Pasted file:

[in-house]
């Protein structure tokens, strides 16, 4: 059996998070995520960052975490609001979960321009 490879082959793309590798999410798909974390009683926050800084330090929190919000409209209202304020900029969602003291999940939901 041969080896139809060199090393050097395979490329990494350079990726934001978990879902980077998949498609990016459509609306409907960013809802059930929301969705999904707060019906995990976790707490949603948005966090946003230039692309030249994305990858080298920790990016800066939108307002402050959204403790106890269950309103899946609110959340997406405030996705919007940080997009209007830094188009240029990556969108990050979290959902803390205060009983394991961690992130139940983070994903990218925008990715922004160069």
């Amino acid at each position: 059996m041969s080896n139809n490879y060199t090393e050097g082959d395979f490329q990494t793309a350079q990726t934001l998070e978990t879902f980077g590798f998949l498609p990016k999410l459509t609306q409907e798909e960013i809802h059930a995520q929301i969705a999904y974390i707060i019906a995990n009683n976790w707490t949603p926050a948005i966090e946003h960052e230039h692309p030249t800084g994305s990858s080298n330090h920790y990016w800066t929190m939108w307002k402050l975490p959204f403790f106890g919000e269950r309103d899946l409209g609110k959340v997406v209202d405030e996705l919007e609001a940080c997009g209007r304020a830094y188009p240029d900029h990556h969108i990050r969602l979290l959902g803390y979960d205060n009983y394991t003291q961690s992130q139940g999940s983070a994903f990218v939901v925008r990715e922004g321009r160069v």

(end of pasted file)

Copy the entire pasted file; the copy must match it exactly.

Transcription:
[in-house]
């Protein structure tokens, strides 16, 4: 059996998070995520960052975490609001979960321009 490879082959793309590798999410798909974390009683926050800084330090929190919000409209209202304020900029969602003291999940939901 041969080896139809060199090393050097395979490329990494350079990726934001978990879902980077998949498609990016459509609306409907960013809802059930929301969705999904707060019906995990976790707490949603948005966090946003230039692309030249994305990858080298920790990016800066939108307002402050959204403790106890269950309103899946609110959340997406405030996705919007940080997009209007830094188009240029990556969108990050979290959902803390205060009983394991961690992130139940983070994903990218925008990715922004160069």
């Amino acid at each position: 059996m041969s080896n139809n490879y060199t090393e050097g082959d395979f490329q990494t793309a350079q990726t934001l998070e978990t879902f980077g590798f998949l498609p990016k999410l459509t609306q409907e798909e960013i809802h059930a995520q929301i969705a999904y974390i707060i019906a995990n009683n976790w707490t949603p926050a948005i966090e946003h960052e230039h692309p030249t800084g994305s990858s080298n330090h920790y990016w800066t929190m939108w307002k402050l975490p959204f403790f106890g919000e269950r309103d899946l409209g609110k959340v997406v209202d405030e996705l919007e609001a940080c997009g209007r304020a830094y188009p240029d900029h990556h969108i990050r969602l979290l959902g803390y979960d205060n009983y394991t003291q961690s992130q139940g999940s983070a994903f990218v939901v925008r990715e922004g321009r160069v």